Le Minh Khai's SEAsian History Blog

Always rethinking the Southeast Asian past

Revisiting the Vietnamese Annexation of Cambodia (4): Reordering the Power Structure

In 1834, Vietnamese and Cambodian forces succeeded together in driving the Siamese out of Cambodia, and King Chan, who had fled to Vietnam (see this post) was able to return to Phnom Penh.

In his A History of Cambodia, historian David Chandler writes that “When Chan returned to his battered, abandoned capital in early 1834, he found himself under more stringent Vietnamese control. Thai successes in their overland offences had shown Minh Mạng that he could not rely on the Khmer to provide a ‘fence’ for his southern and western borders. With the defeat of the rebellion, he now moved to intensify and consolidate his control.” (123-24 1st ed.; 149-50 4th ed.)

Continue reading “Revisiting the Vietnamese Annexation of Cambodia (4): Reordering the Power Structure”

Revisiting the Vietnamese Annexation of Cambodia (3): King Chan and Vietnam

In the early 1830s the Vietnamese fought a war with the Siamese: There was a rebellion that broke out in southern Vietnam at that time (the Lê Văn Khôi rebellion) and the Siamese moved their troops through Cambodia to support this rebellion. This led to a war between Vietnam and Siam.

In the midst of that war, the king of Cambodia, King Chan, ended up in Vietnam.

How did that happen?

Continue reading “Revisiting the Vietnamese Annexation of Cambodia (3): King Chan and Vietnam”

Revisiting the Vietnamese Annexation of Cambodia (2): Military Colonies and Vietnamization

The “tax issue” concerning how people in Cambodia were taxed when it was under Vietnamese control in the 1830s is very complex, and therefore, also very interesting. I will return to that issue, but in order to do so, we need to first examine some other issues.

A couple of issues that we need to look at are the establishment of military colonies (đồn điền 屯田) in Cambodia and the issue of “Vietnamization.”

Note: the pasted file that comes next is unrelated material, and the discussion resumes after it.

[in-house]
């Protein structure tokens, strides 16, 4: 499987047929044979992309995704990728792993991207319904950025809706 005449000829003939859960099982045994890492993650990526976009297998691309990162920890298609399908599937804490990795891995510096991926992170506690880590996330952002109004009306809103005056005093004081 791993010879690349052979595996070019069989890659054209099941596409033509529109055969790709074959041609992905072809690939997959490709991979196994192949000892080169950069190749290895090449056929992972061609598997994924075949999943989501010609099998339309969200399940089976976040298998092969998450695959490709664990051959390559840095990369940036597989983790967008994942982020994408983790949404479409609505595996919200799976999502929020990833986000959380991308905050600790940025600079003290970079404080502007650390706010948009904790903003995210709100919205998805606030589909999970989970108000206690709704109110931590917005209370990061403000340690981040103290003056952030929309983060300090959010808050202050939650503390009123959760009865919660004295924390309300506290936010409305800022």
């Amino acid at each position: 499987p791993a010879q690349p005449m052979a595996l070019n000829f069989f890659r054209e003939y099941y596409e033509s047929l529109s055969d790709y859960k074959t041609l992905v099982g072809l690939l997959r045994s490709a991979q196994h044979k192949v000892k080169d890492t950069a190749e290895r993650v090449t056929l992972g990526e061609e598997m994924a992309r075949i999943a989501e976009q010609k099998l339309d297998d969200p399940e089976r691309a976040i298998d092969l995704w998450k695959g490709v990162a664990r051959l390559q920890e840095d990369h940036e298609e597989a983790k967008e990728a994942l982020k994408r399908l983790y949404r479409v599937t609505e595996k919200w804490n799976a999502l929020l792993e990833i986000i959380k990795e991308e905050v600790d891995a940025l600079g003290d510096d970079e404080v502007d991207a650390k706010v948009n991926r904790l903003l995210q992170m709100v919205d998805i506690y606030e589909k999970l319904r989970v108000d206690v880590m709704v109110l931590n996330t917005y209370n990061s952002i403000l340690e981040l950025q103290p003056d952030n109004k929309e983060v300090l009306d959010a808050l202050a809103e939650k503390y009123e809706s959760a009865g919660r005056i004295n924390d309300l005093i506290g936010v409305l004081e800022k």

Continue reading “Revisiting the Vietnamese Annexation of Cambodia (2): Military Colonies and Vietnamization”

Revisiting the Vietnamese Annexation of Cambodia (1)

In the early 1830s a rebellion broke out in the Mekong Delta. The Siamese sent troops to support it, and then in 1834 the Vietnamese (i.e., the Nguyễn Dynasty), pushed the Siamese back. Afterwards, they tried to control the area of Cambodia, and did so until a major rebellion broke out at the end of 1840.

This period from 1834 to 1840 is referred to as “the Vietnamese annexation of Cambodia.” One of the first people to write in English about this period was historian David Chandler in his 1973 PhD dissertation, “Cambodia Before the French: Politics in a Tributary Kingdom, 1794-1848.”

In writing about that period, Chandler relied heavily on a Vietnamese source, the Đại Nam thực lục (Veritable Records of Đại Nam); a collection of Nguyễn Dynasty documents. Chandler praised this work in his dissertation, saying that “For several stretches in the early nineteenth century” this was “the most detailed and accurate source” for what transpired in Cambodia (13).

Continue reading “Revisiting the Vietnamese Annexation of Cambodia (1)”

Engaging With Vietnam in HCM City, Bình Dương and Phú Yên